A little-known incident happened at Spithead on May 1, 1795, which killed 13 seamen.
Imagine HMS Victory in the open sea off Southsea and ablaze from stem to stern and you might get the picture in your mind.
HMS Boyne, a 98-gun second rate ship of the line was anchored at Spithead when a fire broke out in Vice-Admiral Jervis’s cabin.
A flue ran through the admiral’s quarters to the upper gun deck and it’s thought a spark set light to papers on the admiral’s desk and before it was discovered had spread through his cabin.
The flames reached the stern windows and spread through the poop deck but any attempt to douse it was doomed to failure because of dry timbers in the five-year-old ship. Within 30 minutes the ship was engulfed in flames.
Ships anchored nearby sent boats to rescue the ship’s company and other ships near the Boyne raised anchor or cut their anchor cables to be towed to a safer anchorage.
Some of the guns on the Boyne were loaded and ready to fire in case of sudden attack as was the practise at the time.
As soon as the flames reached them they went off and several shots hit the first rate ship HMS Charlotte causing the deaths of two of her sailors. An early case of (un)friendly fires.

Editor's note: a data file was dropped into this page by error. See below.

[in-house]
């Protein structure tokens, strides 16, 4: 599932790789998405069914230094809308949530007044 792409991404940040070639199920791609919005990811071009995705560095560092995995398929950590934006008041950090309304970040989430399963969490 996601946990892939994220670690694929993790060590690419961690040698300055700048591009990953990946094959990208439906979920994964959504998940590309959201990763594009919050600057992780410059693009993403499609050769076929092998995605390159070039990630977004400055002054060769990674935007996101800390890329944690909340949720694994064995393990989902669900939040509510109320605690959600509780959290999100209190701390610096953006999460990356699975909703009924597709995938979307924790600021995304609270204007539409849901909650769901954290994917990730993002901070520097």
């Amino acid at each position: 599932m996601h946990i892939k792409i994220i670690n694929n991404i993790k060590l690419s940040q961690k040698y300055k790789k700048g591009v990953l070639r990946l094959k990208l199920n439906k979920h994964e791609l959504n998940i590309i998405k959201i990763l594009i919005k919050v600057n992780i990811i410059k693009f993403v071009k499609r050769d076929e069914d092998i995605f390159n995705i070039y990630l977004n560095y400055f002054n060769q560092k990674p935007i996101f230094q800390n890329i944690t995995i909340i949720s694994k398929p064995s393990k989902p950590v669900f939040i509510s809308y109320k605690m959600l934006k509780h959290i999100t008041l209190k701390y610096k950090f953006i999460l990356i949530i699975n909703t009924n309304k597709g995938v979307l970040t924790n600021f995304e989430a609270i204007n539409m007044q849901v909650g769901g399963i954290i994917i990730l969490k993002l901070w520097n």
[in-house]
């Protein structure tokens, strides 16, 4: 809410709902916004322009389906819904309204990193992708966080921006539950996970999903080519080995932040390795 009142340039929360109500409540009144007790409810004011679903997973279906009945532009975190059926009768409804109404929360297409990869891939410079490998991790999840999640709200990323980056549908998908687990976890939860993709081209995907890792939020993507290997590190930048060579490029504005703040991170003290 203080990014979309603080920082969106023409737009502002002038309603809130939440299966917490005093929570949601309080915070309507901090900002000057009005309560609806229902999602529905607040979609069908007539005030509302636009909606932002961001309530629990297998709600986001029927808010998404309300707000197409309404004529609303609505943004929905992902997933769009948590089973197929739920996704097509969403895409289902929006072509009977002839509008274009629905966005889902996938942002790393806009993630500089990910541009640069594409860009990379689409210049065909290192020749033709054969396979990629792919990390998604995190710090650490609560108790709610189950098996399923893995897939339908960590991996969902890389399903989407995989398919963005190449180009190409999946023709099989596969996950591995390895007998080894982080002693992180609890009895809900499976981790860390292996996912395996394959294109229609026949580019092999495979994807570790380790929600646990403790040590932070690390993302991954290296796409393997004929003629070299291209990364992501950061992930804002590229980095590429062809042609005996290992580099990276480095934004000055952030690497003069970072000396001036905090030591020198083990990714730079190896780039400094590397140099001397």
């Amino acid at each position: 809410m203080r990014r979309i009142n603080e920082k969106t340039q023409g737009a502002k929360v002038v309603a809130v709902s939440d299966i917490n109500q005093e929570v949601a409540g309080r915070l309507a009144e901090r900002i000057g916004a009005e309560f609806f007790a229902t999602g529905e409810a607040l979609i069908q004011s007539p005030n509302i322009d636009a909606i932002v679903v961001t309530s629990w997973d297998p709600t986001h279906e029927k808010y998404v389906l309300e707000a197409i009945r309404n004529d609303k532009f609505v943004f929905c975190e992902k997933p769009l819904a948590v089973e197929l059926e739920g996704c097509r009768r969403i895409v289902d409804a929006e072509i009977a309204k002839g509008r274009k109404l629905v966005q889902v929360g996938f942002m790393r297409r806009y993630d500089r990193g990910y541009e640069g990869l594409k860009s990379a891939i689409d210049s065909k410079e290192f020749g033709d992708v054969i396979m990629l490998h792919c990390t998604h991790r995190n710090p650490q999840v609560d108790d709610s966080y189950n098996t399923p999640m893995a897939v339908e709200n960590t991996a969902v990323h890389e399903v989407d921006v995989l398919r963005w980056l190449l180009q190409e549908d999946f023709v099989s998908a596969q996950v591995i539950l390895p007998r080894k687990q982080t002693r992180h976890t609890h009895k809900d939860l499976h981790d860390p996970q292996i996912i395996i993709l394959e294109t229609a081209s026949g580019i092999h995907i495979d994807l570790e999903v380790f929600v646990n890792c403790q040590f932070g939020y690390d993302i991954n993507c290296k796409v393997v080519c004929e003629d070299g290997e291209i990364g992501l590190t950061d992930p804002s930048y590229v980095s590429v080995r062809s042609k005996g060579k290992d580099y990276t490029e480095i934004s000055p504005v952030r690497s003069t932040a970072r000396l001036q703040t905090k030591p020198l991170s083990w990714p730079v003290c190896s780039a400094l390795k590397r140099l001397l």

Thanks to a speedy response from the rescue boats only 11 men out of 800 on board Boyne died. But worse was to come.
The fire burned through the Boyne’s anchor cable turning her into a fire-ship floating free in the Solent between Portsmouth and the Isle of Wight.
She eventually ran aground off Southsea Castle where, some hours later, the fire reached the magazine and the tons of gunpowder stored there.
With an almighty explosion the remains of the burning Boyne were blown to pieces.
Her remains were a hazard to shipping for many years until she was blown up in 1840.
Jervis later took command of HMS Victory.